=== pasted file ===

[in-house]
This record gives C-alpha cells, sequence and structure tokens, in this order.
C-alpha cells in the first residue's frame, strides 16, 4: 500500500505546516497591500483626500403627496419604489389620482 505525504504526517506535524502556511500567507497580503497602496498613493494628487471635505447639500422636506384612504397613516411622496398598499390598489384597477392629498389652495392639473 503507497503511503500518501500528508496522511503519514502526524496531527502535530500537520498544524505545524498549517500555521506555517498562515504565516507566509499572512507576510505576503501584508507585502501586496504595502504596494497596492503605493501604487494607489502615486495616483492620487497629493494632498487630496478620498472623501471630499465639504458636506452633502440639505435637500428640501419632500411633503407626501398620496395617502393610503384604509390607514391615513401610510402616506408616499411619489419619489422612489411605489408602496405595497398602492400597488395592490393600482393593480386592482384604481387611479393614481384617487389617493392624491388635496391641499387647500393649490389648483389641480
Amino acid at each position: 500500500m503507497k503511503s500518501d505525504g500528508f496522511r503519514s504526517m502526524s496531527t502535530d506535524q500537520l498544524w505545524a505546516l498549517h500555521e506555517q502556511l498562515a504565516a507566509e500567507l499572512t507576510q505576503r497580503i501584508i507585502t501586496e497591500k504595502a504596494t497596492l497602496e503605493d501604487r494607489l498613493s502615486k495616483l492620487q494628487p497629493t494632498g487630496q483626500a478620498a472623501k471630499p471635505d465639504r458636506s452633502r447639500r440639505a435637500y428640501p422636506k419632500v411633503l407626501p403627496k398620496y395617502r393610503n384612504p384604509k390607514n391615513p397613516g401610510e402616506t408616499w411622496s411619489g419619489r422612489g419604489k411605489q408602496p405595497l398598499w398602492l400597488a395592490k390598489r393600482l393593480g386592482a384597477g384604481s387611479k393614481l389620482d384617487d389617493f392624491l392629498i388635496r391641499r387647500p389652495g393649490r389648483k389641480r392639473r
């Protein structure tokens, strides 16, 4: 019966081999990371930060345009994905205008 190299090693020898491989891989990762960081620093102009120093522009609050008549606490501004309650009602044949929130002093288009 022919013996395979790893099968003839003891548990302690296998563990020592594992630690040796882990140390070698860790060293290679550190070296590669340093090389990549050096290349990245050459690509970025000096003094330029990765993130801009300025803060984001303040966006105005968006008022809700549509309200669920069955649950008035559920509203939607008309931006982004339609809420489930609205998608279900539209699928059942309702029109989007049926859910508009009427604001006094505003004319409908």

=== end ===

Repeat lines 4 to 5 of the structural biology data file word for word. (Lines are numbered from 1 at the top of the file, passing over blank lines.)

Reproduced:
Amino acid at each position: 500500500m503507497k503511503s500518501d505525504g500528508f496522511r503519514s504526517m502526524s496531527t502535530d506535524q500537520l498544524w505545524a505546516l498549517h500555521e506555517q502556511l498562515a504565516a507566509e500567507l499572512t507576510q505576503r497580503i501584508i507585502t501586496e497591500k504595502a504596494t497596492l497602496e503605493d501604487r494607489l498613493s502615486k495616483l492620487q494628487p497629493t494632498g487630496q483626500a478620498a472623501k471630499p471635505d465639504r458636506s452633502r447639500r440639505a435637500y428640501p422636506k419632500v411633503l407626501p403627496k398620496y395617502r393610503n384612504p384604509k390607514n391615513p397613516g401610510e402616506t408616499w411622496s411619489g419619489r422612489g419604489k411605489q408602496p405595497l398598499w398602492l400597488a395592490k390598489r393600482l393593480g386592482a384597477g384604481s387611479k393614481l389620482d384617487d389617493f392624491l392629498i388635496r391641499r387647500p389652495g393649490r389648483k389641480r392639473r
């Protein structure tokens, strides 16, 4: 019966081999990371930060345009994905205008 190299090693020898491989891989990762960081620093102009120093522009609050008549606490501004309650009602044949929130002093288009 022919013996395979790893099968003839003891548990302690296998563990020592594992630690040796882990140390070698860790060293290679550190070296590669340093090389990549050096290349990245050459690509970025000096003094330029990765993130801009300025803060984001303040966006105005968006008022809700549509309200669920069955649950008035559920509203939607008309931006982004339609809420489930609205998608279900539209699928059942309702029109989007049926859910508009009427604001006094505003004319409908």